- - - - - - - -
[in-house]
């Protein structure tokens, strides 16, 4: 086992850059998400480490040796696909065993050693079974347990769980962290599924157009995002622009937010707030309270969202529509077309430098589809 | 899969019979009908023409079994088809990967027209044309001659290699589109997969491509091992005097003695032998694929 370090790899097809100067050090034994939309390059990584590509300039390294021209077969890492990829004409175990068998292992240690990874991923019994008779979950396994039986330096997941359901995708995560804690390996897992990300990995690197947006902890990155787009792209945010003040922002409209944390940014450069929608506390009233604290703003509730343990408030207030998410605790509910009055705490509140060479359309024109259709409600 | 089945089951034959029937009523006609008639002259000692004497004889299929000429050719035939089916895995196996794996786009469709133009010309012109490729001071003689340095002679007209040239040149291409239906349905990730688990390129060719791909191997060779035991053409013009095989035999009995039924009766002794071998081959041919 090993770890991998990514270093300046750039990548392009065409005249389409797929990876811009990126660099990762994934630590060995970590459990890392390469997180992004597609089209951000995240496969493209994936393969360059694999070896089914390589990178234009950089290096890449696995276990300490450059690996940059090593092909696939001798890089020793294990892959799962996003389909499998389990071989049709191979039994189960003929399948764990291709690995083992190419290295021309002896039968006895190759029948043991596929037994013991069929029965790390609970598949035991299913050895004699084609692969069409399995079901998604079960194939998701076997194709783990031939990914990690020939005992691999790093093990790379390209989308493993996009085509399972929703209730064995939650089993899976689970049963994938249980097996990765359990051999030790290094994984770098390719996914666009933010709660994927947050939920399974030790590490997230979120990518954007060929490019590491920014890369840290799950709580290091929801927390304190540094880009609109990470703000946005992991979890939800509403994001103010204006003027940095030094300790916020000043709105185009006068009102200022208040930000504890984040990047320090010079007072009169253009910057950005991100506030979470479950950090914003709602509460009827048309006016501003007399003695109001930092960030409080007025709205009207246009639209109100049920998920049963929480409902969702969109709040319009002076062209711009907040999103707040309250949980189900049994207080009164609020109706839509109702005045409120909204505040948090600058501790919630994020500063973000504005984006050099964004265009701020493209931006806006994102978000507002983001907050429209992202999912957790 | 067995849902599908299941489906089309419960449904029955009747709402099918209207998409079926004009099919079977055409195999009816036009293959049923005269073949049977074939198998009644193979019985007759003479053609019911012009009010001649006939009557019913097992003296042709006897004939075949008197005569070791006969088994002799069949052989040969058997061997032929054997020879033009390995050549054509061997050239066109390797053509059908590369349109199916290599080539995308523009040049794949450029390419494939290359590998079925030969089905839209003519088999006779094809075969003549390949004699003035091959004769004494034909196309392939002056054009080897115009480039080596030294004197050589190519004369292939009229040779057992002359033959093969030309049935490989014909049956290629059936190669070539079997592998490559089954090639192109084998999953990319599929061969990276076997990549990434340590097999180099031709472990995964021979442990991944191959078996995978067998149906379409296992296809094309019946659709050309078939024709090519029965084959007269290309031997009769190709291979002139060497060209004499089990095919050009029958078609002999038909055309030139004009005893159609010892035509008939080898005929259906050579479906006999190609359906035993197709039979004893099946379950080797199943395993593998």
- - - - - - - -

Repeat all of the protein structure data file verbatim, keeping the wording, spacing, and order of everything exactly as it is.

[in-house]
């Protein structure tokens, strides 16, 4: 086992850059998400480490040796696909065993050693079974347990769980962290599924157009995002622009937010707030309270969202529509077309430098589809 | 899969019979009908023409079994088809990967027209044309001659290699589109997969491509091992005097003695032998694929 370090790899097809100067050090034994939309390059990584590509300039390294021209077969890492990829004409175990068998292992240690990874991923019994008779979950396994039986330096997941359901995708995560804690390996897992990300990995690197947006902890990155787009792209945010003040922002409209944390940014450069929608506390009233604290703003509730343990408030207030998410605790509910009055705490509140060479359309024109259709409600 | 089945089951034959029937009523006609008639002259000692004497004889299929000429050719035939089916895995196996794996786009469709133009010309012109490729001071003689340095002679007209040239040149291409239906349905990730688990390129060719791909191997060779035991053409013009095989035999009995039924009766002794071998081959041919 090993770890991998990514270093300046750039990548392009065409005249389409797929990876811009990126660099990762994934630590060995970590459990890392390469997180992004597609089209951000995240496969493209994936393969360059694999070896089914390589990178234009950089290096890449696995276990300490450059690996940059090593092909696939001798890089020793294990892959799962996003389909499998389990071989049709191979039994189960003929399948764990291709690995083992190419290295021309002896039968006895190759029948043991596929037994013991069929029965790390609970598949035991299913050895004699084609692969069409399995079901998604079960194939998701076997194709783990031939990914990690020939005992691999790093093990790379390209989308493993996009085509399972929703209730064995939650089993899976689970049963994938249980097996990765359990051999030790290094994984770098390719996914666009933010709660994927947050939920399974030790590490997230979120990518954007060929490019590491920014890369840290799950709580290091929801927390304190540094880009609109990470703000946005992991979890939800509403994001103010204006003027940095030094300790916020000043709105185009006068009102200022208040930000504890984040990047320090010079007072009169253009910057950005991100506030979470479950950090914003709602509460009827048309006016501003007399003695109001930092960030409080007025709205009207246009639209109100049920998920049963929480409902969702969109709040319009002076062209711009907040999103707040309250949980189900049994207080009164609020109706839509109702005045409120909204505040948090600058501790919630994020500063973000504005984006050099964004265009701020493209931006806006994102978000507002983001907050429209992202999912957790 | 067995849902599908299941489906089309419960449904029955009747709402099918209207998409079926004009099919079977055409195999009816036009293959049923005269073949049977074939198998009644193979019985007759003479053609019911012009009010001649006939009557019913097992003296042709006897004939075949008197005569070791006969088994002799069949052989040969058997061997032929054997020879033009390995050549054509061997050239066109390797053509059908590369349109199916290599080539995308523009040049794949450029390419494939290359590998079925030969089905839209003519088999006779094809075969003549390949004699003035091959004769004494034909196309392939002056054009080897115009480039080596030294004197050589190519004369292939009229040779057992002359033959093969030309049935490989014909049956290629059936190669070539079997592998490559089954090639192109084998999953990319599929061969990276076997990549990434340590097999180099031709472990995964021979442990991944191959078996995978067998149906379409296992296809094309019946659709050309078939024709090519029965084959007269290309031997009769190709291979002139060497060209004499089990095919050009029958078609002999038909055309030139004009005893159609010892035509008939080898005929259906050579479906006999190609359906035993197709039979004893099946379950080797199943395993593998």